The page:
The Handmaiden (2016) / Romance-Thriller
MPAA Rated: Not rated, but definitely R (perhaps NC-17) for prolonged scenes of sexuality, nudity, bloody violence, disturbing images, thematic material, and language
Running Time: 144 min. (there is an extended version that runs 167 min.)
Cast: Kim Tae-ri, Min-hee Kim, Junh-woo Ha, Jin-woong Jo
Director: Chan-wook Park
Screenplay: Seo-Kyung Chung, Chan-wook Park (based on the novel,"Fingersmith" by Sarah Waters)
Review published November 8, 2016
The less you know about what happens in The Handmaiden the more you'll likely find of interest, so for the purpose of this review, my advice is to watch it knowing as little as possible on what the story's all about, then come back and read this review. Nevertheless, for those who are game, I will continue to strive, as I do in all of my reviews, to not reveal any major plot spoilers that would ruin your overall enjoyment of what is one of the better films of 2016.
The storyline involves the young handmaiden of the title, Sook-hee (Tae-ri), coming to the lush Japanese/Western-designed estate of the wealthy Kouziki (Jo, Roaring Currents) to wait on the every need of his physically and emotionally reclusive niece Lady Hideko (Kim, Right Now Wrong Then), who is slated to marry her uncle in due course. Sook-hee soon discovers the sad Hireko to be a woman of many surprising attractions, which makes her ulterior motives in taking the job, which is to grease the wheels for a seduction of the heiress, originally planned out by her colleague in the thieving industry, Count Fujiwara (Ha. The Chaser), that will bleed her dry of her pricey possessions over due course. As passions begin to ignite, the more loyalties begin to be in question, as the battle between desire for flesh and desire for money is underway, leaving us wondering who has enough control over the situations as they unfold to come out ahead in the end.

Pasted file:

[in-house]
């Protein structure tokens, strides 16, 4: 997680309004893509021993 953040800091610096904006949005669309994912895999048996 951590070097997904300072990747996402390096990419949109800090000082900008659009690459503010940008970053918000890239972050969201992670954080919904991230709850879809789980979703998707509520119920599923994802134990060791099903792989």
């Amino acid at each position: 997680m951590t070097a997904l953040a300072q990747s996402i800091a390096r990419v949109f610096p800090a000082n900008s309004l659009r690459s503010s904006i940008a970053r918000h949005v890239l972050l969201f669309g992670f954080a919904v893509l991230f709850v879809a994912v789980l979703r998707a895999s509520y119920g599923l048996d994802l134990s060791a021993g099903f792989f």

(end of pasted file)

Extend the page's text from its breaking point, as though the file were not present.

Park Chan-wook continues adding darkly funny, taboo-erotic and highly disturbing thrillers to an already impressive filmography with The Handmaiden, which adds a serpentine nature to its storyline that ends up circling in on itself, until, like a boa constrictor, it tightens down until everyone and everything caught within its grasp is left gasping for precious life by the end of it. After one English-language Hollywood film in Stoker, Chan-wook returns to native South Korea for this fetish-tinged shell game, in Korean and Japanese (during a time when the Japanese occupied Korea in the 1930s), despite being based on an English-language Britain-in-the-Victorian-era novel of 2002 by Sarah Waters called "Fingersmith".
Although a lengthy 2 hours and 24 minutes in length, there is so much to the plot of The Handmaiden, as well as so much artistry, that it's nearly impossible to justify removal of any of it due to the high quality of the sumptuously photographed filmmaking, even if you could cite individual scenes that might have been tightened up, if necessary. Although Chan-wook has pulled the rug out from under us on a number of occasions in his prior works, none of his previous entries are as layered in redirection and misdirection as The Handmaiden, which continuously adds more to the story both on the front end and the back end, jumping around in its timeline to reveal even more to the plot and character motivations with each successive reveal.